Sizzler: the answer to the question

This time, we are literally crossing the line; we are exploring a sailboat for powerboaters


By John Morris

Three sailors show off Sizzler’s push button controls

This time, we are literally crossing the line; we are exploring a sailboat for powerboaters

Is it possible, desirable, or sensible to build a sailboat for a powerboater? That’s why we are gathered here today and it’s also why I got on the blower with Tony Castro, the Southampton naval architect who dreamed up this sweetie and managed its manufacture. The evidence says no – Sizzler was built more than a decade ago and has had no peers launched since.

We will get the designer’s wisdom shortly but first, a quick patriotic moment to note that while Tony Castro is Portuguese and lives in the UK, he is an honorary Canadian when it comes to boats. CS owners will know him as the designer of the CS 30, 34, 40 and 44. Getting those highly successful boats into production required Tony to visit Brampton (where he was delighted to find a wallop of Portuguese speakers to make him feel at home).  But Tony had visited Toronto before – sailing in several Canada’s Cup events as a young member of bigtime race boat designer Ron Holland’s gang of ringers. But what you may not know (I didn’t) is that Castro designed some of the early Neptunus power yachts. He’s practically a Tim Horton Canuck. 



Ultra Luxury 















The glorious interior with stunning hydraulic array

Sizzler is likely the most beautiful sailing vessel this side of a Wally. It was built for its high rolling owner, the late Duane Hagadone who captained several deluxe power yachts but for reasons of boyhood tradition, commissioned a performance 60-foot daysailer to cruise on Idaho’s Lake Couer d’Alene which is conveniently 30 miles long. Basically, Sizzler was a showpiece to take friends out for dinner, but it hit some pretty high notes along the way. “When we were given a commission to build a sailing yacht for a lake – we thought we had misheard the guy!” laughs Castro. Then, Castro helped Hagadone build this cold-molded, western red cedar and African mahogany, Burmese teak, flush-deck objet d’art right there on his lake.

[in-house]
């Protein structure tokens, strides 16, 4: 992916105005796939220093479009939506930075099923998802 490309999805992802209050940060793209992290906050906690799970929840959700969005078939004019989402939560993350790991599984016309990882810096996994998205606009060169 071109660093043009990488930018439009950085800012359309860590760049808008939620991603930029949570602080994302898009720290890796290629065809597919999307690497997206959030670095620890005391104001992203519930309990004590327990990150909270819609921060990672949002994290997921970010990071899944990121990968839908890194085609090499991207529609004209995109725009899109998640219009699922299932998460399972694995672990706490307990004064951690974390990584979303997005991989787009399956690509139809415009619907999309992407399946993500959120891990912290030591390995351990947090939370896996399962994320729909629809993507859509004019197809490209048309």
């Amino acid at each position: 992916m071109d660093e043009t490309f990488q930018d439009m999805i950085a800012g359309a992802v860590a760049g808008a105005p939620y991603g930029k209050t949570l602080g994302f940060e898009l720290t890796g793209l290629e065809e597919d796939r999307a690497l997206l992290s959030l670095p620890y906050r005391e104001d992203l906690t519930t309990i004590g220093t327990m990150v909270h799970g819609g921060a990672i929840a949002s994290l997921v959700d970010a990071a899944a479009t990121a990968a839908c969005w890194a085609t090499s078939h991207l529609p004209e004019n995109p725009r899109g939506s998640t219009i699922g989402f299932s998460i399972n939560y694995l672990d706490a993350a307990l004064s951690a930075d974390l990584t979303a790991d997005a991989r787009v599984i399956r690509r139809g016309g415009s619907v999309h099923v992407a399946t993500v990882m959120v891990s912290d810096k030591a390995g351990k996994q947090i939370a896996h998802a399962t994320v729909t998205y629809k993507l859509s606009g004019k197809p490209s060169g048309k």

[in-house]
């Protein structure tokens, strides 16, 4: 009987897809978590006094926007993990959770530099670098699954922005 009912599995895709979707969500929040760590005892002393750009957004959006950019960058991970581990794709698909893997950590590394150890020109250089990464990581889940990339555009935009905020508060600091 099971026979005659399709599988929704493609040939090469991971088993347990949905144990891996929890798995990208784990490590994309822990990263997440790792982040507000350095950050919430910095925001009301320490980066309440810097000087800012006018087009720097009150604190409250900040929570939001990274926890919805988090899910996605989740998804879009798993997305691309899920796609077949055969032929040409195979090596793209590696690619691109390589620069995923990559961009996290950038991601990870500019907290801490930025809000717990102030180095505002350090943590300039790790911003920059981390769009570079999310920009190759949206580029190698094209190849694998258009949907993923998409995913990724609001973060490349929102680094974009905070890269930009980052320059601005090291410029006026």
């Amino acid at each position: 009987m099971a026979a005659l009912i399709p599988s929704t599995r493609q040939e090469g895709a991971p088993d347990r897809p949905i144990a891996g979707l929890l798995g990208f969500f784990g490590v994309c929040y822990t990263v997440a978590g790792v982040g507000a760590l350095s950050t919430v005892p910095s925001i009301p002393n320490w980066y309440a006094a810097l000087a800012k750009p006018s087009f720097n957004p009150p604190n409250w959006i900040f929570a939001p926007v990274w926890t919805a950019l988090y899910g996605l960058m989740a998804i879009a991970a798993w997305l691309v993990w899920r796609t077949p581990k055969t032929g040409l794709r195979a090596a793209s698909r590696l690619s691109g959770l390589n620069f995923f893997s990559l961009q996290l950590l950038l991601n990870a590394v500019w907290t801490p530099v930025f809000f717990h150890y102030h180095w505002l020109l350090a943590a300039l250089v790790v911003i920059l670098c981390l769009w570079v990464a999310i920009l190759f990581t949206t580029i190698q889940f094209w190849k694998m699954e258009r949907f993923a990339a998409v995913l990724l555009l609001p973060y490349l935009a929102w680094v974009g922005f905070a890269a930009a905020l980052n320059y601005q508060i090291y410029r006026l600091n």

While Sizzler has no accommodation (except a lavish bar) belowdecks it does have the hydraulics and mechanics to make it fully automated: sail trimming and even dock lines roll-up while cockpit tables retract into the cockpit sole at a push of one of those buttons – you need not even smudge your makeup, right ladies? All this Italian Carboni-manufactured gear inside is strutted as you might restore the powerplant in a 1928 Duesenberg. Clearly, the budget was immodest.

A fully automated sailboat to host beautiful people while harnessing the gentle breezes might appear to be a capital idea that would foster a spate of similar luxe boats, but reality says otherwise. I asked Tony Castro why that might be. “There is a fundamental difference,” he tells me. Sailors need to do something.” An automatic boat takes the fun out of it.

So, we are left with a stunning non-answer to the conundrum as old as Phoenician galleys – where do power and sail connect across the line?

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